In fact, non-Italians repeatedly attended our weekly luncheons in the years before World War Two. Many were from the world of classical music, such as the conductors Fritz Reiner and Pierre Monteux. Others included the local art and music critics, Alexander Fried and Redfern Mason, and Albert M. Bender, a successful insurance broker, art collector and philanthropist. Albert Bender was the son of a Dublin rabbi and started attending our functions in 1930. Please note that, far from being an exclusively Italian club, within a year of its founding II Cenacolo was hosting an Irish Jew! Sometime during the 1930s, Bender donated a 17th century Buddhist tapestry to the club, which was auctioned off in 1991 for a considerable sum, earmarked for the Renzo Turco scholarship fund. (Incidentally, many of the visitors to our Thursday luncheons left autographed portrait photo’s, which were then framed and hung in our suite. Twelve of them survive in the club archives.)
So far, we’ve been talking about luncheon “guests.” We don’t know exactly when non-Italians were admitted to formal membership, but we do know that In 1935 Harry B. Lennon was elected club librarian, By 1939, the membership roster included three Anglos: the same Harry B. Lennon, plus Dr. Thomas J. Lennon, and Dr. Francis J. Conlon. (Of course, many Italian luminaries also attended our meetings, and in the guest book the signatures include the novelist and critic Giuseppe Antonio Borgese, the tenor Beniamino Gigli, the composer Ottorino Respighi, and the inventor Guglielmo Marconi.)
During the tenure of our first president, Armando Pedrini, the club was formally and solidly constituted, the clubhouse at the Fairmont was established, the regular Thursday lunches were initiated, supplemented by occasional lectures and concerts, and our library was founded. He also presided over an ambitious, albeit short-lived, project to erect an honest to goodness club building, a la Bohemian Club or Pacific Union Club, on Jones St. near Geary. We actually have six preliminary architectural sketches executed by Piero Canali and dated October 1929. The building was intended to house a restaurant and club quarters. It was to have a twenty-five foot frontage, three stories and a mezzanine. The architecture would have been “Venetian Renaissance Revival.” The project never went beyond the planning stage, with the Depression presumably putting a halt to the whole enterprise.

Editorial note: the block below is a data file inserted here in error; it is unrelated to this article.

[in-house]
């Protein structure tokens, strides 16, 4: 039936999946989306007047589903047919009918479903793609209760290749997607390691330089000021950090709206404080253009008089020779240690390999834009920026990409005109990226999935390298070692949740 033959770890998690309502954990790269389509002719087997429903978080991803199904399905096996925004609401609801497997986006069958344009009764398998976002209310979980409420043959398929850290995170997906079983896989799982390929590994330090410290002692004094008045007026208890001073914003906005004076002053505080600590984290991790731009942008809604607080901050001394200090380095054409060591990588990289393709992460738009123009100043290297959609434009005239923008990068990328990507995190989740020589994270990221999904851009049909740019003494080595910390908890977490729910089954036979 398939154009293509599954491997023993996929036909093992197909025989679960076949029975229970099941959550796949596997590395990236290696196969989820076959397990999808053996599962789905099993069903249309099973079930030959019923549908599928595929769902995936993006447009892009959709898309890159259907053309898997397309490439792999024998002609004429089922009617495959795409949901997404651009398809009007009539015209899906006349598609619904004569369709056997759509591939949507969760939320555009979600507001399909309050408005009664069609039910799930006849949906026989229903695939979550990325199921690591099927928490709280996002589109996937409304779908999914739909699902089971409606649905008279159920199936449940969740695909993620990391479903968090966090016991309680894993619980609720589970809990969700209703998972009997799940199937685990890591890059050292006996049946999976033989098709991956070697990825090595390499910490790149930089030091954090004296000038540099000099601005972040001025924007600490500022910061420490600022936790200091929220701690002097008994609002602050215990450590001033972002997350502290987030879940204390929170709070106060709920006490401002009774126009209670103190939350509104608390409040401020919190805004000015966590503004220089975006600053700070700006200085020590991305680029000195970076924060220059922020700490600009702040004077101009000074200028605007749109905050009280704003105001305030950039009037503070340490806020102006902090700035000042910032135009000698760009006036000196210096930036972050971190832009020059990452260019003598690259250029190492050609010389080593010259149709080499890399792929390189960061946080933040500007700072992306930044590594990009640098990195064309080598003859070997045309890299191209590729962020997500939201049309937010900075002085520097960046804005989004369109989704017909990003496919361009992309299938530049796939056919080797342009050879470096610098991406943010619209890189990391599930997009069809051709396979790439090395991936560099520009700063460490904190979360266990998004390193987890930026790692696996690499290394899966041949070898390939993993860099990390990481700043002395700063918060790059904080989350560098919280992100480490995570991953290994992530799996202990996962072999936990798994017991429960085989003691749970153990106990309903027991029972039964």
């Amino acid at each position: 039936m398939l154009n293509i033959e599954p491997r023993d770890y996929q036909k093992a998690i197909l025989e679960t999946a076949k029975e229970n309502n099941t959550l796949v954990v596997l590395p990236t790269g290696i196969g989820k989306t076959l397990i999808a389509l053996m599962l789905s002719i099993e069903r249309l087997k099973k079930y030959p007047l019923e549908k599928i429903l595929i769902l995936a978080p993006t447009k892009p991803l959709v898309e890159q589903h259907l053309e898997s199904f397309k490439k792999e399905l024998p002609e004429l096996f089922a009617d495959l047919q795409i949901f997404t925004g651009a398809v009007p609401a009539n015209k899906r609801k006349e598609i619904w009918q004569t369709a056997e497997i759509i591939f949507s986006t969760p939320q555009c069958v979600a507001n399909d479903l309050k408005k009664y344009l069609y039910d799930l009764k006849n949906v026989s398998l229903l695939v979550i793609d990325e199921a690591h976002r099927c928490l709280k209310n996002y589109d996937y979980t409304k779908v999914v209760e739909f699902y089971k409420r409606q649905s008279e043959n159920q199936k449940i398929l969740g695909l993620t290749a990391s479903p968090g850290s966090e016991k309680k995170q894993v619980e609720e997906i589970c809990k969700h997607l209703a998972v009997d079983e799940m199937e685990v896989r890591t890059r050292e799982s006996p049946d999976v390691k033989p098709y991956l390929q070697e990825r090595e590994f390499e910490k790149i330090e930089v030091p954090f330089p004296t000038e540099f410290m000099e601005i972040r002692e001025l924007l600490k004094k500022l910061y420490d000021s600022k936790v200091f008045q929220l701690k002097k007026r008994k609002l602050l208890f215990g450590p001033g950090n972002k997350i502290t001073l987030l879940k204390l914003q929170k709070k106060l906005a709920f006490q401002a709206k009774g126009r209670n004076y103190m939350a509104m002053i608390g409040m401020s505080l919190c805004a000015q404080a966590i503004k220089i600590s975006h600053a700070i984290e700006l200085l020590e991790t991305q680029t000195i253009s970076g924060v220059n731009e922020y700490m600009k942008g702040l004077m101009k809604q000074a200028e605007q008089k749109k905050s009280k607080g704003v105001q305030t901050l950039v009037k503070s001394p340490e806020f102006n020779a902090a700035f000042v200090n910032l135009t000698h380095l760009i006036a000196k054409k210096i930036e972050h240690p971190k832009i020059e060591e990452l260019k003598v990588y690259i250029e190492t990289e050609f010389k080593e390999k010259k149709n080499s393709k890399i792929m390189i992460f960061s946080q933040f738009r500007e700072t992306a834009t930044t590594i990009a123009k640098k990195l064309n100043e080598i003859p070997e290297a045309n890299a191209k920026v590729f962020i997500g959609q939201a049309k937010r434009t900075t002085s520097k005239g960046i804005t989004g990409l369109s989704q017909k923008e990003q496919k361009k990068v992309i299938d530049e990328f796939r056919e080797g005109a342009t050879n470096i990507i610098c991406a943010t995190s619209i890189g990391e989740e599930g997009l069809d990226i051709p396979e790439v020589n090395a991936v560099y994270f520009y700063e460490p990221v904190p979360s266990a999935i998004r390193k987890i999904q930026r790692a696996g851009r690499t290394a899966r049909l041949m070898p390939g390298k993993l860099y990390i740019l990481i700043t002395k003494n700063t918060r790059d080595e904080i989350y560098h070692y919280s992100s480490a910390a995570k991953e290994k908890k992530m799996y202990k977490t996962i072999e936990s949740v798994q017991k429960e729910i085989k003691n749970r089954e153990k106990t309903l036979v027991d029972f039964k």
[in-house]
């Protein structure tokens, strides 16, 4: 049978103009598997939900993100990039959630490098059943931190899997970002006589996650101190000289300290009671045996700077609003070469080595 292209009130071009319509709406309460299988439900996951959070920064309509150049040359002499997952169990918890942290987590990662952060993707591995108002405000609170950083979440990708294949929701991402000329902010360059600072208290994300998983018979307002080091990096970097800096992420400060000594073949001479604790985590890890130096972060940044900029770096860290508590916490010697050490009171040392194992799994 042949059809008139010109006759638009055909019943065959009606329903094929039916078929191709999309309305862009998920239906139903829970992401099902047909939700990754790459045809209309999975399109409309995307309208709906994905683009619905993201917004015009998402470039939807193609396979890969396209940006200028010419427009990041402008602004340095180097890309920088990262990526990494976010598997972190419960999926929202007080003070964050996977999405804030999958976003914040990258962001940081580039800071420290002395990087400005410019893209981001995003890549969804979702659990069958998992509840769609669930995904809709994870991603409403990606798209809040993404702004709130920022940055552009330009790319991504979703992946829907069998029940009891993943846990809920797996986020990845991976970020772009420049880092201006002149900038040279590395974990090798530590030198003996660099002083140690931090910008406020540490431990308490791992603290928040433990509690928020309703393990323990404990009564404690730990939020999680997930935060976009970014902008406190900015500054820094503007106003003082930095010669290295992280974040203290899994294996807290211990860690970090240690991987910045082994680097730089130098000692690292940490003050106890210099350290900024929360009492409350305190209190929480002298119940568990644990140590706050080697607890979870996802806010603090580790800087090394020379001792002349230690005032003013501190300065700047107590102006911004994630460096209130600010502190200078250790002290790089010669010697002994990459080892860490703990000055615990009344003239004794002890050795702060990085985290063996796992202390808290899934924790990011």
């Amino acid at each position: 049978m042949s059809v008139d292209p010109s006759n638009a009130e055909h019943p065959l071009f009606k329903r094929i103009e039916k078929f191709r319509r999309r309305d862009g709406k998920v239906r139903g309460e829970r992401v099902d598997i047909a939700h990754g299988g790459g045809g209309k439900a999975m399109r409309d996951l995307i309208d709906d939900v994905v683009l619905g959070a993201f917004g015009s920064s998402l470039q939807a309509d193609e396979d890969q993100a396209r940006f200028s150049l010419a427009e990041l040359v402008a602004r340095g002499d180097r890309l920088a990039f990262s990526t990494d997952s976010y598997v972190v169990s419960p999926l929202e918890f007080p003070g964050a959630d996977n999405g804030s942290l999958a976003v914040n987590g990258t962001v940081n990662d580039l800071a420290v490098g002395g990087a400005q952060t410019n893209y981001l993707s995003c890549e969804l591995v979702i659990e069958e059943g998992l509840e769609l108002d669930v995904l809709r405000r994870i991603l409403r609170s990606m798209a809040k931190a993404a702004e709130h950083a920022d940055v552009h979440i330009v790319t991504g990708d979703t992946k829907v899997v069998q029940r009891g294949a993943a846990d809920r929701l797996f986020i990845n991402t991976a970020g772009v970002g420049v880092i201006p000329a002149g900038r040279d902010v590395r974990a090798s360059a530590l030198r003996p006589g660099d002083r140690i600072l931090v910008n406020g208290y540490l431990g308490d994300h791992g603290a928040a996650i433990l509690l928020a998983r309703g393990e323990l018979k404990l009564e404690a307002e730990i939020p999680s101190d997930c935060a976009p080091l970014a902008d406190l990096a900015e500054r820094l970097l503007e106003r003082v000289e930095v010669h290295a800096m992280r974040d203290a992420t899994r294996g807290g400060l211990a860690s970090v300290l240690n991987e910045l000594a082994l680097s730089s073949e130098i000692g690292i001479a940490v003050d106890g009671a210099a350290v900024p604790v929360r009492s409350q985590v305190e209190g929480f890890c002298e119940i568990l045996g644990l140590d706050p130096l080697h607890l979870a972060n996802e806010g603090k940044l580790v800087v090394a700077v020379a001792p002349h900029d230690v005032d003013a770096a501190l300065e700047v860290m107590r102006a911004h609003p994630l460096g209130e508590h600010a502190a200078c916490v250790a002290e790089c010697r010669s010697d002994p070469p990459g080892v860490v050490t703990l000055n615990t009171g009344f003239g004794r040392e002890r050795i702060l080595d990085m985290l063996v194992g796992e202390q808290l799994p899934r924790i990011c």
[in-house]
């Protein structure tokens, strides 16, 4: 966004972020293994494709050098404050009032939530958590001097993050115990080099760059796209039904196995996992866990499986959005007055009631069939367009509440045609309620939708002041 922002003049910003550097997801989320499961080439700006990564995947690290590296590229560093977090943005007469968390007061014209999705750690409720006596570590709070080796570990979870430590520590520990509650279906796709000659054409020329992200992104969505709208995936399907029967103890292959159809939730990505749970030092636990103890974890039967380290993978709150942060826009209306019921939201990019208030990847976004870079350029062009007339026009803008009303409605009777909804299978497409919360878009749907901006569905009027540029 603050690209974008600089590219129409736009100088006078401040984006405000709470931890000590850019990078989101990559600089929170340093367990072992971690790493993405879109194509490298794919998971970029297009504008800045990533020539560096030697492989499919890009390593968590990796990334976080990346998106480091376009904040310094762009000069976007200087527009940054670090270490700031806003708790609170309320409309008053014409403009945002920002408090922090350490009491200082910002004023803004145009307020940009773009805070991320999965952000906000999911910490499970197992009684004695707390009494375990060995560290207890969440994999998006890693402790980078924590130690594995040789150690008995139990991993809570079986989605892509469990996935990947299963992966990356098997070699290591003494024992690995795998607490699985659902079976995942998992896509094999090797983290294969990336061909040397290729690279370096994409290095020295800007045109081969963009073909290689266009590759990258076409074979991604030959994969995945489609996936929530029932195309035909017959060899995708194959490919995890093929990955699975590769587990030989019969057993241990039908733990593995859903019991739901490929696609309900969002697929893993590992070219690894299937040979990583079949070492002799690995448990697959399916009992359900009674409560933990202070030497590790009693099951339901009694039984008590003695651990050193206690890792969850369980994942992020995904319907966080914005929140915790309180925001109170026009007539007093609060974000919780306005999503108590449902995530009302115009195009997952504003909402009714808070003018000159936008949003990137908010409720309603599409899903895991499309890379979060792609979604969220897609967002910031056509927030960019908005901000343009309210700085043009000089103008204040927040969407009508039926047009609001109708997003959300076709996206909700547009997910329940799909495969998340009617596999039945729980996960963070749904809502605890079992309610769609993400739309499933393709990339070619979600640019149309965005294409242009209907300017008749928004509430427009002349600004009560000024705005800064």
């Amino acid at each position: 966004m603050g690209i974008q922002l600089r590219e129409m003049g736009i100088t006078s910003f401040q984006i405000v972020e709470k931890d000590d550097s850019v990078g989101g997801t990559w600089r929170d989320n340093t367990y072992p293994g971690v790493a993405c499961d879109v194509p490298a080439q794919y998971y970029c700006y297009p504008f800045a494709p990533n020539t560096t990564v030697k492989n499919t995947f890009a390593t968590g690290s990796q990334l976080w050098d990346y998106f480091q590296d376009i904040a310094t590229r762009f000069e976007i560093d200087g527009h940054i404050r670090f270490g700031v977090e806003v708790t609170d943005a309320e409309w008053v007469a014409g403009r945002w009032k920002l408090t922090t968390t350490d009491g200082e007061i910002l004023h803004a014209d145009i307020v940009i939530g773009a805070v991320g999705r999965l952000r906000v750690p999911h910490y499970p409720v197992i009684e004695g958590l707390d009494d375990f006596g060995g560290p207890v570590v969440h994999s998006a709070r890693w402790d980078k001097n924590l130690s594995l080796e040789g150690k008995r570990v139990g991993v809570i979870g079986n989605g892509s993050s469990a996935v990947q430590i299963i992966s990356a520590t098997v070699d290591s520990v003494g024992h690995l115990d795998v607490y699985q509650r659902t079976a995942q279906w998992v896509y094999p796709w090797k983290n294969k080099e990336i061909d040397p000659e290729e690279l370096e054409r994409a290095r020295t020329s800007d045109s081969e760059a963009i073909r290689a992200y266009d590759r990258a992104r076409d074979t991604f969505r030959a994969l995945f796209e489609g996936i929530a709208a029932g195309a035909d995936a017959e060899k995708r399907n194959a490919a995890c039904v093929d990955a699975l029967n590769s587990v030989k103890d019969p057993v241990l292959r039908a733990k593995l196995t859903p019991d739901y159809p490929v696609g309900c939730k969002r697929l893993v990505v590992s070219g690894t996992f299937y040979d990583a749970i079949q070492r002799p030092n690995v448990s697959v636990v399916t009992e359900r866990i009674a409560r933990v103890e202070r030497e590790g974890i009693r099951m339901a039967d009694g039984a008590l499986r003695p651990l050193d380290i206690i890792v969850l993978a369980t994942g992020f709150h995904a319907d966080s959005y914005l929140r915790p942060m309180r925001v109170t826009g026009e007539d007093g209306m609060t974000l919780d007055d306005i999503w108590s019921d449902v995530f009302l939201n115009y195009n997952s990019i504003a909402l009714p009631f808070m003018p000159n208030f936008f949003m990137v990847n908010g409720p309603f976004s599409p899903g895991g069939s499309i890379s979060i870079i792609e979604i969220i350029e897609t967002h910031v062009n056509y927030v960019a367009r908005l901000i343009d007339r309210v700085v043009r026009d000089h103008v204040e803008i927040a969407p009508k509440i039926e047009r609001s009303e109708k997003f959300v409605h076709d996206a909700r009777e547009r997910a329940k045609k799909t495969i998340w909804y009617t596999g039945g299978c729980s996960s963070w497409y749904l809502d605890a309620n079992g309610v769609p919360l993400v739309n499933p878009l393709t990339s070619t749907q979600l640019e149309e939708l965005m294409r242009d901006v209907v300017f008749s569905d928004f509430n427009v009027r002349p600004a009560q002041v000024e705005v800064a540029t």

Our second president, who held the longest tenure in our history, from 1932 to 1949, was Guido J. Musto, a marble and granite Importer and contractor. (Take a look at the interior of the San Francisco City Hall and you can admire his company’s handiwork.) Guido Musto instituted the annual Cenacolo picnic in 1933, then a strictly stag affair, alternating between the Paradise Ranch of Victor Greco near San Jose and the grounds of the Italian Swiss Colony Winery In the Sonoma county town of Asti. Sat Reina filmed home movies of a couple of these functions in the late 1930s, which are conserved in the club archives. Another of Musto’s innovations was the annual Christmas dinner. In our archives, there is a wonderful Moulin Studio photo of the dinner held on December 12, 1939, the earliest group photo of II Cenacolo and the only one of the interior of its suite, at the Fairmont Hotel. Musto also presided over the admission of non-Italians into formal membership. His greatest claim to fame, though, is that he shepherded the organization through the dark days of World War Two.
In spite of the fact the one of our founders, Dr. Giuseppe Caronia, was actually an anti Fascist in exile, a good number of his peers, at least in the early years, were unabashedly pro Fascist. From his FBI files, we know that Renzo Turco readily admitted that he had been a member of the Fascist League of North America during the 1920s, and Ettore Patrizi, on the pages of L’îtalia, the Italian language newspaper, made no bones about his sympathy for Mussolini and his regime. Back in 1928, this didn’t matter much, but as the clouds of war gathered over Europe and then approached our shores, previous political attitudes became germane and suspect. II Cenacolo, which in the early 1930s had donated a number of books inspired by Fascist propaganda to the San Francisco Public Library, saw the handwriting on the wall and ceased normal operations.